We were surprised when we read that some employers might soon be implementing a handshake ban! Fortunately, there’s no evidence to suggest that this will come to fruition, but the survey they stemmed from did get us talking about the impact something like this might have on recruitment.
It’s hard to imagine an adequate substitute for a hand shake in the job-seeking process, but according to the Total Jobs survey, half of female UK workers and 41% of young workers would prefer no physical interaction when it comes to greeting colleagues of either sex, 76% want a reduction in physical contact in the workplace and 42% want a total ban on some forms of physical touch e.g. hugs or kisses. The irony that recruitment is being accused of losing its human touch, is not lost on us.
We get that hugs and kisses are more intimate and only appropriate in certain situations; everyone has their personal boundaries, but can the symbolic handshake ever really be considered ‘inappropriate’?
The fact employers are being encouraged to introduce or monitor guidance on physical conduct at work is one of the positive things to have come out of the #MeToo movement. Of course, no employee should have to suffer inappropriate or unwanted physical contact, but it’s a sad state of affairs that Total Jobs found 41% of male respondents who say they greet people differently based on gender do so because they’re worried about making the other person feel uncomfortable. And that 28% who consciously change their greeting with women do so for fear of their interaction being perceived as sexual harassment.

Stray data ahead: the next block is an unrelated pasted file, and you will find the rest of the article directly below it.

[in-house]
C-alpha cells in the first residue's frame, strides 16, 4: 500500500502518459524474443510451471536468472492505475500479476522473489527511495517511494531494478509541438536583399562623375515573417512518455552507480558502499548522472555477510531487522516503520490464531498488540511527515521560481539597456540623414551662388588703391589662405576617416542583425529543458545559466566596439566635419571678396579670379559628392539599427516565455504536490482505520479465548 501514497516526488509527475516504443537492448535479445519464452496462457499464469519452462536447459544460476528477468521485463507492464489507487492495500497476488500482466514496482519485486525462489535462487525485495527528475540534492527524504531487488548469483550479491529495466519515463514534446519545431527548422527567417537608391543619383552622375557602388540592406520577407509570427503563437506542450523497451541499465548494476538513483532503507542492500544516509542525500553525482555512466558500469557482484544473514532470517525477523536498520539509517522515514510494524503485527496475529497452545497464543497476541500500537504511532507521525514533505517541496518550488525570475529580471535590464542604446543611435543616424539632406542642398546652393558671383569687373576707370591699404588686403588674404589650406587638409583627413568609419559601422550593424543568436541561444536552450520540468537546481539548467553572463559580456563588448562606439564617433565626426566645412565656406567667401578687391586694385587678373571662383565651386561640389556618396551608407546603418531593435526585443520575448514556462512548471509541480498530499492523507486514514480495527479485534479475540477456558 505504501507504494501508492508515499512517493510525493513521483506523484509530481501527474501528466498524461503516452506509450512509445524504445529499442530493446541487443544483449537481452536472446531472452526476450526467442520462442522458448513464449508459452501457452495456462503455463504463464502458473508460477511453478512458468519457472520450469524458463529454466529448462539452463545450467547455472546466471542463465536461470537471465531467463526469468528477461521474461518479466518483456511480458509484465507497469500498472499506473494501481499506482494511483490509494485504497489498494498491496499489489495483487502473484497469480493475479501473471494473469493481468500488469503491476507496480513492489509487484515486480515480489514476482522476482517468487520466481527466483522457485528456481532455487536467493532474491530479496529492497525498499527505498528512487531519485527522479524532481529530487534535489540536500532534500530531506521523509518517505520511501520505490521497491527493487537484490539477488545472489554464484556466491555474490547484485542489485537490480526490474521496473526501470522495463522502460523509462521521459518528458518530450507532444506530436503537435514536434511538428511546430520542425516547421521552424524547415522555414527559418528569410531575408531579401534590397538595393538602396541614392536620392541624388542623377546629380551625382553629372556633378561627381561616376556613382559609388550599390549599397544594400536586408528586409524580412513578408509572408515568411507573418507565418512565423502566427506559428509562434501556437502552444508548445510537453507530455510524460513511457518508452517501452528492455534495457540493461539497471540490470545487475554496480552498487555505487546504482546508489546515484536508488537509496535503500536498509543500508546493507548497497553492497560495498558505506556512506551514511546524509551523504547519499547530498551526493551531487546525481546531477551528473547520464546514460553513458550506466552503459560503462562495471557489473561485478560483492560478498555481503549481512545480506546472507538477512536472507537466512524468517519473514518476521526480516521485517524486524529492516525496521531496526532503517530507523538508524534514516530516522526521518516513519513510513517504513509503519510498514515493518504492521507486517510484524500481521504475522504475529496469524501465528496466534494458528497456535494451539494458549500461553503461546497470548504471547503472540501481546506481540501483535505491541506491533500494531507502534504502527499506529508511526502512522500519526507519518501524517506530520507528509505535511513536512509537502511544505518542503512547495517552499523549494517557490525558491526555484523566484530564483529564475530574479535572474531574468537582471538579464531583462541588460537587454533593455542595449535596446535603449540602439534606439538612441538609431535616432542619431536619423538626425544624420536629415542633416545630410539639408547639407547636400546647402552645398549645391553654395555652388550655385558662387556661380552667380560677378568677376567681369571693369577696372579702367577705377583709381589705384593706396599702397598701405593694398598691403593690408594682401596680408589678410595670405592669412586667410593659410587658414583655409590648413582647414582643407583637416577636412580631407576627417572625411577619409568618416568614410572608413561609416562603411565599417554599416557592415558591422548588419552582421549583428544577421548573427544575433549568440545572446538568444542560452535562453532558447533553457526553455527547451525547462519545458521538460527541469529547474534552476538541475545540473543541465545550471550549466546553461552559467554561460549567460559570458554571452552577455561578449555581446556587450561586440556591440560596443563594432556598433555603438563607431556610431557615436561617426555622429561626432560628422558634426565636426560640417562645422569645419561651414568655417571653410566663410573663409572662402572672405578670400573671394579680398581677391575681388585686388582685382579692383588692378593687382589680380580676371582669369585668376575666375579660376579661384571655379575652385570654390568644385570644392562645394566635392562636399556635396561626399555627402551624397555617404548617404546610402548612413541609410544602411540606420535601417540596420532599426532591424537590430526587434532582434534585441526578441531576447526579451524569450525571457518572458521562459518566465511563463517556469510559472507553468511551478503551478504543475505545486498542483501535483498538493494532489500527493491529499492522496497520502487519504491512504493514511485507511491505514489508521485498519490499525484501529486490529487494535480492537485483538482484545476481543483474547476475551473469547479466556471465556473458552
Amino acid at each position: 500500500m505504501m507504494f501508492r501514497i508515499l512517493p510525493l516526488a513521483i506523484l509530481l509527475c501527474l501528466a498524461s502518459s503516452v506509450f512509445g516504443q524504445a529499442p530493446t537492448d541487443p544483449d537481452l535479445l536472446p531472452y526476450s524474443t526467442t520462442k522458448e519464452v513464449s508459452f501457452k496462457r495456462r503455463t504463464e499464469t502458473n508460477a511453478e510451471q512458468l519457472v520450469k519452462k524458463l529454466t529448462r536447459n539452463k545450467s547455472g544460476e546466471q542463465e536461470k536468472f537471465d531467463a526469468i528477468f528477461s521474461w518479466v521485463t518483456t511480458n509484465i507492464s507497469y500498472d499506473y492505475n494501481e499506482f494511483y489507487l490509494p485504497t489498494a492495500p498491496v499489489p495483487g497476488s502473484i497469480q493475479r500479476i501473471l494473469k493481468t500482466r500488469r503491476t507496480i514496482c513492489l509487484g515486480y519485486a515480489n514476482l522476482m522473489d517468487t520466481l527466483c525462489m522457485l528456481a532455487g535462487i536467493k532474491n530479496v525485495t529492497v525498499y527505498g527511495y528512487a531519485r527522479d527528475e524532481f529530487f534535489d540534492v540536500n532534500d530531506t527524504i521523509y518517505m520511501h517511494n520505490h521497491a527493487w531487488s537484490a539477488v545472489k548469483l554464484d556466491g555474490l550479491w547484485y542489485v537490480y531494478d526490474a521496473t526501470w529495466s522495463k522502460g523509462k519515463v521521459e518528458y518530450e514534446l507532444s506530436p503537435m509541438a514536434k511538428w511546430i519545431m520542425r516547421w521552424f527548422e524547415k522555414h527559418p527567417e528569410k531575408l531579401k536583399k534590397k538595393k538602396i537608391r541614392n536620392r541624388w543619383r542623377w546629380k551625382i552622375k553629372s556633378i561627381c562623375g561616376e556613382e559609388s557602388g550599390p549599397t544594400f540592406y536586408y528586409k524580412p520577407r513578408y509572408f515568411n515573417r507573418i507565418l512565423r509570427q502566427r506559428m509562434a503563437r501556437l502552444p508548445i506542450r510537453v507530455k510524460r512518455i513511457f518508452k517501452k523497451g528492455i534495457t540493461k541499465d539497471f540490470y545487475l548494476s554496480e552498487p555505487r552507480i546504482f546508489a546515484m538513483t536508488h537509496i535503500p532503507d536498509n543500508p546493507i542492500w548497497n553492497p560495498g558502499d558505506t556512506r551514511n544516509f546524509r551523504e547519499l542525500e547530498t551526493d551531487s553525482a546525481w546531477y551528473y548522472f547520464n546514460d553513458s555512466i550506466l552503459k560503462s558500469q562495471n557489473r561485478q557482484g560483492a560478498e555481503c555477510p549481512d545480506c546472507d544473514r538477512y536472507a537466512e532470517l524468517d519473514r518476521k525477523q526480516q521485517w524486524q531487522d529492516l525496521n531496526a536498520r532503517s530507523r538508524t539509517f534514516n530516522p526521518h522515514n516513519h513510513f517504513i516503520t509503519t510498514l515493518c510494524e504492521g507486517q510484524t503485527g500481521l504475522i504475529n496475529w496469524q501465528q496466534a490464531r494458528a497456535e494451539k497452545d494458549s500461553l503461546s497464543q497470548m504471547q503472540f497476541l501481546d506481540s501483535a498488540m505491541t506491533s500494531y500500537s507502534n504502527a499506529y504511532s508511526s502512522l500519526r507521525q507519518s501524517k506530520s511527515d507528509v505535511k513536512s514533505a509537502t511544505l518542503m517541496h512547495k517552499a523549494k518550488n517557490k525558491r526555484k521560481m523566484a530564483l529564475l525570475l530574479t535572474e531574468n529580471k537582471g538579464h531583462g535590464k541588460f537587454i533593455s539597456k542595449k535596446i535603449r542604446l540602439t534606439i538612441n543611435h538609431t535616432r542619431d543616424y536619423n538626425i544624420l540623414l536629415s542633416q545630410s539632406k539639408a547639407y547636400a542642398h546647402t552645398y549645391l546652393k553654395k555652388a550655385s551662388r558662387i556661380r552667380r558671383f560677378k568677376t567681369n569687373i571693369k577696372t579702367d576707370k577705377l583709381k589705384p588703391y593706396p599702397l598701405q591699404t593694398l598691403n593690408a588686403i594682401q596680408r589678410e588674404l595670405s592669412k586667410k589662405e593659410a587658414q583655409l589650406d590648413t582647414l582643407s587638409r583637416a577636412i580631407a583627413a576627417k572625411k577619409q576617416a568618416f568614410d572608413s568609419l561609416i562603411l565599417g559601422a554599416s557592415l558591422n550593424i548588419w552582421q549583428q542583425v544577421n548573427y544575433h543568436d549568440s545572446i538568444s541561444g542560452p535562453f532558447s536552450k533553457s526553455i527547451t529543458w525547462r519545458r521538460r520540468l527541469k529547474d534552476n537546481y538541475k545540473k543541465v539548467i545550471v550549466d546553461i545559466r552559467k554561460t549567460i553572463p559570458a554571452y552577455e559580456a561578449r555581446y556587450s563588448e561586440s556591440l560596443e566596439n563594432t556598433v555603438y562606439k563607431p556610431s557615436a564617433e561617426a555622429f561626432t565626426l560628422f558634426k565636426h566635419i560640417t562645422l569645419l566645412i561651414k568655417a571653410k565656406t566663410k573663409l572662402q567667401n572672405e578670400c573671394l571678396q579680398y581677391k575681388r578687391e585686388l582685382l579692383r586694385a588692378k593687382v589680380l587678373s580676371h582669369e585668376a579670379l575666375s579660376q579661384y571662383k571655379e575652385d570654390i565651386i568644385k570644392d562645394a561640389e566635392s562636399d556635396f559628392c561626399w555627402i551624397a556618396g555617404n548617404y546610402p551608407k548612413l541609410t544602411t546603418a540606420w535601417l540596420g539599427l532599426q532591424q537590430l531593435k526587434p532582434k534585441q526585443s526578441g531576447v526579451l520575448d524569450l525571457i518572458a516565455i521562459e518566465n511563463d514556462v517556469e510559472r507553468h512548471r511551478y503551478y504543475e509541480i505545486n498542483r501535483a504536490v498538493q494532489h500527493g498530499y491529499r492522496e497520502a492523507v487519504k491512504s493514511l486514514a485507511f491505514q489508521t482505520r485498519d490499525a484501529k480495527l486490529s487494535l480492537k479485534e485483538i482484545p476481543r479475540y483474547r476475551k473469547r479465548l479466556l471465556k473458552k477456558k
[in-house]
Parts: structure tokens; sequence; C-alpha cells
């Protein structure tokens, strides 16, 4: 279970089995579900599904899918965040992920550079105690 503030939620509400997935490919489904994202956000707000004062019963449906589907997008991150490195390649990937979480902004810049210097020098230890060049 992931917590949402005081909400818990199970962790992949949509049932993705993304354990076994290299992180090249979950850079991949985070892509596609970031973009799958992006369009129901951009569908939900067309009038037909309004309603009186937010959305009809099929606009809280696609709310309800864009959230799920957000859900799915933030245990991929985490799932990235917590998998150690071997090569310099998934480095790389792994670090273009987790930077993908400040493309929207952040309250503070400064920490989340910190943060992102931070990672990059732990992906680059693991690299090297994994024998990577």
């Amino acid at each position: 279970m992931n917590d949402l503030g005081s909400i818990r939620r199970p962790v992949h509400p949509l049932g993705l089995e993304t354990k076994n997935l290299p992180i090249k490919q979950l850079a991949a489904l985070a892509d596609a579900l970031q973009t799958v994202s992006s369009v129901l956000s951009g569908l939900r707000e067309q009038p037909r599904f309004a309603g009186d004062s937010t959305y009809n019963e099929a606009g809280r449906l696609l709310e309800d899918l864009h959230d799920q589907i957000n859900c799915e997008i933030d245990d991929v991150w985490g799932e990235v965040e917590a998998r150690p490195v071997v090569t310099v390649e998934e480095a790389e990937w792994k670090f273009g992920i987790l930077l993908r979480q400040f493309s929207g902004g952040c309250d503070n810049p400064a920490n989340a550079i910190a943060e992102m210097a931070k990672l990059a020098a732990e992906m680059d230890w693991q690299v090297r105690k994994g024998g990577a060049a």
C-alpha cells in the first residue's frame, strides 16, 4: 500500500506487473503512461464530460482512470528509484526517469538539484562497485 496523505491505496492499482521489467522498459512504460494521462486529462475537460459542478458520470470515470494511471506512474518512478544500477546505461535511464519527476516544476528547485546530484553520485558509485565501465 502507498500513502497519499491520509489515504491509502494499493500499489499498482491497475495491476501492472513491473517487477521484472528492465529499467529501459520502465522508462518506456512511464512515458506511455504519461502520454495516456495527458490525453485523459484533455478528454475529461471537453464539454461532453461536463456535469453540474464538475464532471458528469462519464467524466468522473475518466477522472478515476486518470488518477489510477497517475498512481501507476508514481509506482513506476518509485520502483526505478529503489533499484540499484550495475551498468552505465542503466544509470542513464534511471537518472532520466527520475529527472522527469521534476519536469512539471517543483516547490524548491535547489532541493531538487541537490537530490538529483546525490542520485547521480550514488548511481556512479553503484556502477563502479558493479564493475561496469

Hands up who hasn’t gone in for a handshake and experienced an unexpected hug, headbutt or embarrassing kiss on the mouth? Often these are just awkward, unintended situations which we can laugh off, but Totaljobs reported that 33% of workers ‘well-being’ has been impacted after an awkward greeting.
If the fear of becoming embroiled in an embarrassing greeting ‘clash’ is affecting employees in the way the survey suggests, imagine what an outright ban on all physical contact might do given how predisposed we are to shake hands?
You could argue that handshakes do constitute an intimate form of physical touch in that they go some way in telling interviewers about a person, such as whether they are confident, outgoing and so on – but so does physical appearance, body language and tone. And in our experience, with verbal communication making up just 7% of total communication, a handshake is usually a harmless yet useful way of making a good first impression and establishing a connection – which in turn helps both employers and candidates decide if the cultural fit is right.
Thankfully the survey did find that, overall, handshakes are still the nation’s preferred form of physical greeting – and we won’t be advising a ban on them any time soon.
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